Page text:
Origins and History of Tendokan Dojo

by Chief Instructor Ryūgan R.D. Savoca

from Brooklyn Aikikai's 10th Anniversary journal

    Dojo construction, June 2004          

    Dojo construction, June 2004        



I first encountered aikido when I was about twelve or thirteen years old. This was in Oceanside, California. My father had taken me for judo lessons, and I was practicing for little under a year when my judo instructor, Mr. Charles Potter, told me to try aikido. He said it would help my judo. Eventually Mr. Potter left the Oceanside dojo (he was also an undercover policeman) — and left it in the hands of another more junior judoka. The man was unlike Mr. Potter in that he emphasized more the competitive training in judo, and wanted us all to compete. Although I did compete a little, I preferred Mr. Potter’s method of training— competitive, yes, but with a strong emphasis on tradition and hard training as well as some classical ju-jitsu. Eventually I turned more and more toward aikido, and after some time left judo altogether.

Aikido is a martial way that was created in Japan in the early 1930s by Morihei Ueshiba (1883-1969) or O-Sensei. O-Sensei, whose title means "great teacher," was a man dedicated to the study of classical martial arts including the sword, spear, staff, and various types of empty-hand combat. O-Sensei developed aikido through an intense and committed lifelong study of these ancient warrior traditions. O-Sensei, however, was not merely satisfied to create an effective form of self-defense or combat. He sought true victory over himself as well. Through vigorous spiritual and physical training, the art of aikido emerged, which in Japanese can be translated as the "way of harmony with the fundamental force of the universe." Like other Japanese martial traditions, O-Sensei’s aikido was a type of Budo, or martial path meant for the polishing of the spirit as well as the body.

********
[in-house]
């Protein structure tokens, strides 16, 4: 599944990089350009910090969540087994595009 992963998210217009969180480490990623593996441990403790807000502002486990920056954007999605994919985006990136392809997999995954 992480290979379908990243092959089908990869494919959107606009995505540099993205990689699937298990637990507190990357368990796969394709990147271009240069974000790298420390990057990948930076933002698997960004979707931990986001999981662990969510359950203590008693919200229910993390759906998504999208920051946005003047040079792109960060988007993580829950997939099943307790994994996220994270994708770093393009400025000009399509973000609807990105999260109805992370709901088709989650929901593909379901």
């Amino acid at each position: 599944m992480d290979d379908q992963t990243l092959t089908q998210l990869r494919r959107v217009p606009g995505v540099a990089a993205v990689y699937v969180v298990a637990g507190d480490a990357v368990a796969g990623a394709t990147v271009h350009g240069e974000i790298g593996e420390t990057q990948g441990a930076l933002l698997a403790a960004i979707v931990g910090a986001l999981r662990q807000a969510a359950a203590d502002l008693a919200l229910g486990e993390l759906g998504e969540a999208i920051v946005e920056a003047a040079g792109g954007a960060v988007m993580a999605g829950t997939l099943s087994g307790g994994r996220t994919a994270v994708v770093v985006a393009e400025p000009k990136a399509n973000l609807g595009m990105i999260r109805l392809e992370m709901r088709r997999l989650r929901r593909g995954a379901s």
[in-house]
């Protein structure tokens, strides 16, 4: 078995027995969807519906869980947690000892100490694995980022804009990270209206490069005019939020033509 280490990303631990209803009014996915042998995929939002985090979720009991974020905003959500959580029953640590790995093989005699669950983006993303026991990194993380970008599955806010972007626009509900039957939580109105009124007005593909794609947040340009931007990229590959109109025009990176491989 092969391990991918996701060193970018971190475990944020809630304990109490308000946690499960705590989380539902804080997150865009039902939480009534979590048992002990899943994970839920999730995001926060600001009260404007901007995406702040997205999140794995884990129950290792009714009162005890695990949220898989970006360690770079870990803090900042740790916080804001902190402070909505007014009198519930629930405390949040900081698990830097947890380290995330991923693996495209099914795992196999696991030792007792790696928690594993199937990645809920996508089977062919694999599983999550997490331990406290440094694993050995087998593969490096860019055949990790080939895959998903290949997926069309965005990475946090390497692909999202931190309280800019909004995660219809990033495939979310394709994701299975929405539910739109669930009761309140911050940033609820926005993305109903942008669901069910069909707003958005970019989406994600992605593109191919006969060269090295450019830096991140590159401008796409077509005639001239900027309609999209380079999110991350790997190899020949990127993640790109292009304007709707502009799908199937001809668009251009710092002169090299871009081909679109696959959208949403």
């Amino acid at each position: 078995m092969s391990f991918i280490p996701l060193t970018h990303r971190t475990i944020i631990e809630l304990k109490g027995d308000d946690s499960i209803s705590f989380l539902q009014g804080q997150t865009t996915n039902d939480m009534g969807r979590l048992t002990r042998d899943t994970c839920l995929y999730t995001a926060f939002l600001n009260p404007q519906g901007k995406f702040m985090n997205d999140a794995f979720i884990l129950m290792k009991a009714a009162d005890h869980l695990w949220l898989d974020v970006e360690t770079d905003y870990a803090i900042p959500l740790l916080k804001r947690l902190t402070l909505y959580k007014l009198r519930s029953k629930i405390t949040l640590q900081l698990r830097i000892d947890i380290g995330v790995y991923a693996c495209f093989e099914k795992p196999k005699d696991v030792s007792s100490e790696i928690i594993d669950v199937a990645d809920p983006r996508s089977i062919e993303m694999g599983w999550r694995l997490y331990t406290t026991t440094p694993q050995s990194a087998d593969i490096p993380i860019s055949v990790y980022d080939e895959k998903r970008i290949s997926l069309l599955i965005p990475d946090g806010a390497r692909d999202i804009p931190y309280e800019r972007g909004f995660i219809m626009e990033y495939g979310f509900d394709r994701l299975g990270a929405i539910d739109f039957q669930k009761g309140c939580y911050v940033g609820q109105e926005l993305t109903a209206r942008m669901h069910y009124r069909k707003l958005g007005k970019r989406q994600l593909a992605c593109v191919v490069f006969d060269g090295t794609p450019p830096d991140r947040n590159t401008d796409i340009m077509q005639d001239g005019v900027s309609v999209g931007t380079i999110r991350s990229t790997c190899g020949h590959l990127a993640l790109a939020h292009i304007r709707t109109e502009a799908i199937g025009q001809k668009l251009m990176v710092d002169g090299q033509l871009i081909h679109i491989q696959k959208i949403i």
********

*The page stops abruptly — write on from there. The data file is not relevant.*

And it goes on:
The idea that one could transform oneself through practice greatly appealed to me, and still does. I imagine it was this idea that led me to continue practice into high school, and into college. I ended up going to the University of California at Los Angeles, and practiced aikido at the university for a year or so. From there I continued to practice at the West Los Angeles Aikido Institute for about six years. At some point in college, I knew that I wanted only to practice aikido, and any idea about other jobs (I had thoughts of becoming a criminologist), or any other way of life did not appeal to me. From about nineteen onward, I began to practice seriously, at least two or three hours a day, and often more. Slowly, I began to put training in aikido over studying in college. I had found what I really wanted to do with my life.

I do not think that I could exactly place my finger on what I had found then, but the feeling became clear much later, in 2002, when I went through Shogaku at Ichikukai Dojo. During that training, one is pushed to what one’s limit is thought to be…and then you go past that. I think that in the early days of practicing aikido I saw something of the potential of aikido to push me past what I thought my limit was. And once you push past the limit of who you think you are you are left with the question "Well, then, who am I?" And this is the central question I have had since being a child. Although it wasn’t a conscious decision at this early stage in college, I believe that something in me saw in aikido a way to approach that question.